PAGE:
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On the American Queen: Leaving Vicksburg

Canal boat moored
When I awoke  Monday morning, the American Queen was tied up at Vicksburg. Before I got off the ship to explore the town, there was an opportunity for a tour of the pilothouse and a talk about how the steamboat works.

It was fascinating stuff.

The American Queen runs on a vintage 1932 steam engine that burns marine-grade diesel fuel. That kind of engine is no longer made, so the boat has a machine shop on board where the crew can manufacture parts as needed.

The Queen is a tall ship. The tops of its smokestacks are 100 feet above the water line, so they can fold down, parallel to the deck, as the boat approaches a low bridge. Even the pilothouse, mounted on scissor jacks, can be lowered, and the cute gingerbread top can be lifted off with an on-board crane.

Canal pilot1When the stacks and the pilothouse are lowered, the tallest point on the ship is the wings that reach out on either side of the pilothouse, platforms with consoles (pictured at left) where a pilot has a clearer view of the river and can steer the boat. The railings on those platforms are 57 feet above the water.

We noticed that we were docked along an awfully narrow stretch of the Mississippi River and asked about that. No, we learned, we weren't on the river, we were on the Yazoo Canal. Looking back the way we came, we saw a bridge and learned that we had turned into the canal right after we had passed under the bridge, well before sunrise. The canal is too narrow for the boat to turn around, so in the afternoon, the captain was going to back the boat down the canal and back into the Mississippi River, then proceed upriver again.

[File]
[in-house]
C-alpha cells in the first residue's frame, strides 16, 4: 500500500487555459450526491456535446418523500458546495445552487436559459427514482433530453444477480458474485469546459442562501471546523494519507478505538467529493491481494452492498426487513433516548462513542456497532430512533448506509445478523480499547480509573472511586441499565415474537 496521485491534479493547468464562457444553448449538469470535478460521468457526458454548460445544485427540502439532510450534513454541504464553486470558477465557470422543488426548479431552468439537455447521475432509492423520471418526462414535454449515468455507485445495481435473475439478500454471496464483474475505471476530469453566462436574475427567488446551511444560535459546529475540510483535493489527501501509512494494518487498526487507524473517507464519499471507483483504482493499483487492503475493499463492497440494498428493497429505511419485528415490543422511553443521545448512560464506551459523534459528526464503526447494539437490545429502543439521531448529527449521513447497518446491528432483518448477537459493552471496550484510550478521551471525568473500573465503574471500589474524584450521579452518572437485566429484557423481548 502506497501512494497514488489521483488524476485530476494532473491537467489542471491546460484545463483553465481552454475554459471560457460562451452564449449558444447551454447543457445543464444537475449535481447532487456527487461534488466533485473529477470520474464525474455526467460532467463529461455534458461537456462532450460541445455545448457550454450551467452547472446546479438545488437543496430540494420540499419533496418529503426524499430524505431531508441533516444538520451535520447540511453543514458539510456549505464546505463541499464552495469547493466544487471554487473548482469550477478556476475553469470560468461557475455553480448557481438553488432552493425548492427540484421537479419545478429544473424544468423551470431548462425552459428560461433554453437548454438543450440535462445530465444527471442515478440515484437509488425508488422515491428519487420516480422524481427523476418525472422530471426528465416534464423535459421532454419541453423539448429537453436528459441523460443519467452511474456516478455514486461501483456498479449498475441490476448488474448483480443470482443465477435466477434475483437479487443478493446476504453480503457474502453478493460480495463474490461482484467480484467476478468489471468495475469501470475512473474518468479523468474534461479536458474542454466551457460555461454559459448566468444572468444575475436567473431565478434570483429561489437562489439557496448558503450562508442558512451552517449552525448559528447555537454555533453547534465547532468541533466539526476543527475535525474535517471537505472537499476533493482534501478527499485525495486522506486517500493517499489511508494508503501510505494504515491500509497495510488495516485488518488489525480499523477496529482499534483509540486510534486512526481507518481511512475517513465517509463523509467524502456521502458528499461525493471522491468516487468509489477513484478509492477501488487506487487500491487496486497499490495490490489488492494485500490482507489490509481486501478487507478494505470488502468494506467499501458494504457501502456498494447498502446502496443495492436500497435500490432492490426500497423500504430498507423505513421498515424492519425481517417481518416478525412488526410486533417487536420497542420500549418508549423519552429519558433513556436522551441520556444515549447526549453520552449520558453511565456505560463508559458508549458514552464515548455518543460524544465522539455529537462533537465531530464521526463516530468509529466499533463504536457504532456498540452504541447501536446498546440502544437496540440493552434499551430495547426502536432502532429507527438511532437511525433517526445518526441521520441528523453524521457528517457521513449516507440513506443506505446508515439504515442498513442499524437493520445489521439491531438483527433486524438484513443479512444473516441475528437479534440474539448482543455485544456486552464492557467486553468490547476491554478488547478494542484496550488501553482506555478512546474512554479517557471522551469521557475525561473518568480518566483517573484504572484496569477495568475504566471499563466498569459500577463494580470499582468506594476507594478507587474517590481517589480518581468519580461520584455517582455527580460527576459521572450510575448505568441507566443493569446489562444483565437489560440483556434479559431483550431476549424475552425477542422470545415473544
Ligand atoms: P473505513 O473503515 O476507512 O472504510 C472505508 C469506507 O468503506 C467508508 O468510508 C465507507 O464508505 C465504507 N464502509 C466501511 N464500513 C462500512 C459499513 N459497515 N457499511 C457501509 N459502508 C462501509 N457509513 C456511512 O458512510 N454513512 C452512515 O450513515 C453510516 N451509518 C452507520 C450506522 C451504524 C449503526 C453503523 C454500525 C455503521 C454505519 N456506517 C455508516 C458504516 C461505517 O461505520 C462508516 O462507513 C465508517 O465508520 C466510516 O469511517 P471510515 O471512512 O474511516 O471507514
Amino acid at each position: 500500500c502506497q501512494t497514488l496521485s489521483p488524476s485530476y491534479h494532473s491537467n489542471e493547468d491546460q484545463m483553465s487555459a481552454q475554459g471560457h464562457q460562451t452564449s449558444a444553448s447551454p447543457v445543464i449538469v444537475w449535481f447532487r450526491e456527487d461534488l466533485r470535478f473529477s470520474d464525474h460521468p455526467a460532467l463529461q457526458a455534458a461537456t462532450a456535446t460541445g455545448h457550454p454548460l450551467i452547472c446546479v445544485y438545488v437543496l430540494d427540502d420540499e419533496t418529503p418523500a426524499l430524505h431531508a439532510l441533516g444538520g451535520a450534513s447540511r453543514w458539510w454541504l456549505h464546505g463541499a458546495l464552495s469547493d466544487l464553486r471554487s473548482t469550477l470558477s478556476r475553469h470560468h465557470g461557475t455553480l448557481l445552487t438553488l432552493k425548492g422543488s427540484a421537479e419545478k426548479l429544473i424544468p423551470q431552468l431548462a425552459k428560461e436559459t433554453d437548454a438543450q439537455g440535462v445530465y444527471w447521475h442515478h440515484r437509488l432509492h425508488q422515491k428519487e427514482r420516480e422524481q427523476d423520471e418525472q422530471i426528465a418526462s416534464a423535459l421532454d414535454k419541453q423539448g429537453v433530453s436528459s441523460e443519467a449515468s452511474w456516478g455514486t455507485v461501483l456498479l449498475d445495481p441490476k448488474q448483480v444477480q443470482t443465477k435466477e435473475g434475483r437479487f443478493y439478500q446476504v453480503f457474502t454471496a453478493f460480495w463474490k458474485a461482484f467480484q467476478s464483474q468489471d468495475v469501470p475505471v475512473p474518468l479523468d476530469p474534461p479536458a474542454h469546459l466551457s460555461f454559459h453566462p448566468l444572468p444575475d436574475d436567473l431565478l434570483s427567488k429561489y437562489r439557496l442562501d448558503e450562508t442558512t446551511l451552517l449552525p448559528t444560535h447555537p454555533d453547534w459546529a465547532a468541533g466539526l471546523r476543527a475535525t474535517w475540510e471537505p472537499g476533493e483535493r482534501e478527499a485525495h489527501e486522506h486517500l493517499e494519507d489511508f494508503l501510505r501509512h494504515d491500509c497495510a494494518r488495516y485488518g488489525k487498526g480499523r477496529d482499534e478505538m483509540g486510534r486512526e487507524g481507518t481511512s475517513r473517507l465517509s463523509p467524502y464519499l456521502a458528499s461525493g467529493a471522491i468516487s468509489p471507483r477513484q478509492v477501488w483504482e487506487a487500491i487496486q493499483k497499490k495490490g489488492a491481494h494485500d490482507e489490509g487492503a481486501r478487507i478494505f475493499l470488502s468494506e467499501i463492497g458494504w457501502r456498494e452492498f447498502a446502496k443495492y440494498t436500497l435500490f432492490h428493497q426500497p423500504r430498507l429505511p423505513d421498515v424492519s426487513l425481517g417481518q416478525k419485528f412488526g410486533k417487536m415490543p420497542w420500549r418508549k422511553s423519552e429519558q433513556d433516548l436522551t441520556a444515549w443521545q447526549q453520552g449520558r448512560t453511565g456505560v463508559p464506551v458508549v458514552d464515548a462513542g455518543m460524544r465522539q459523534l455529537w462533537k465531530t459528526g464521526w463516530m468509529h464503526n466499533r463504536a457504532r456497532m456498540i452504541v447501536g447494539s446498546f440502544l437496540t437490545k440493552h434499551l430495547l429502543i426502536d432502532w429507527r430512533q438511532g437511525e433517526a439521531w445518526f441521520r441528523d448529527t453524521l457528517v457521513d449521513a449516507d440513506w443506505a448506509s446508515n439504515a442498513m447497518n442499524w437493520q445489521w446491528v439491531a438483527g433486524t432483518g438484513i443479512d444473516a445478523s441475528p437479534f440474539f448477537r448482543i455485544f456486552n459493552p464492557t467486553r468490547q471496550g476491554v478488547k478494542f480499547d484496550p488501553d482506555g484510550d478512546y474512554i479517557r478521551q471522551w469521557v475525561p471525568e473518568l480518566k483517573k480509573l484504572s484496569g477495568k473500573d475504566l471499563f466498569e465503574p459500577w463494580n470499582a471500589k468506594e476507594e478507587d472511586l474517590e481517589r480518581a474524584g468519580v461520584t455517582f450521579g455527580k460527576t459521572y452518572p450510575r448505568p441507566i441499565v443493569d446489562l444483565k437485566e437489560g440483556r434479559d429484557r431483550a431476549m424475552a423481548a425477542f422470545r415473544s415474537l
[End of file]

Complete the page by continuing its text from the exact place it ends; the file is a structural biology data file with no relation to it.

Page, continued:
We were fascinated.




Canal watch1

After lunch, a lot of passengers gathered at the back of the boat to watch. You can see the Mississippi River bridge in the background.

Canal rope1On shore, the crew untied the first of four lines that secured the boat ...

Canal rope3

... and on the boat, three crew members lined up to drag the heavy line -- as big around as a man's forearm and sodden with river water -- on board.



 (Note: Out in the middle of the Mississippi, away from cities, we've had little or no Internet service since soon after we left Vicksburg on Monday)

Continued in next post....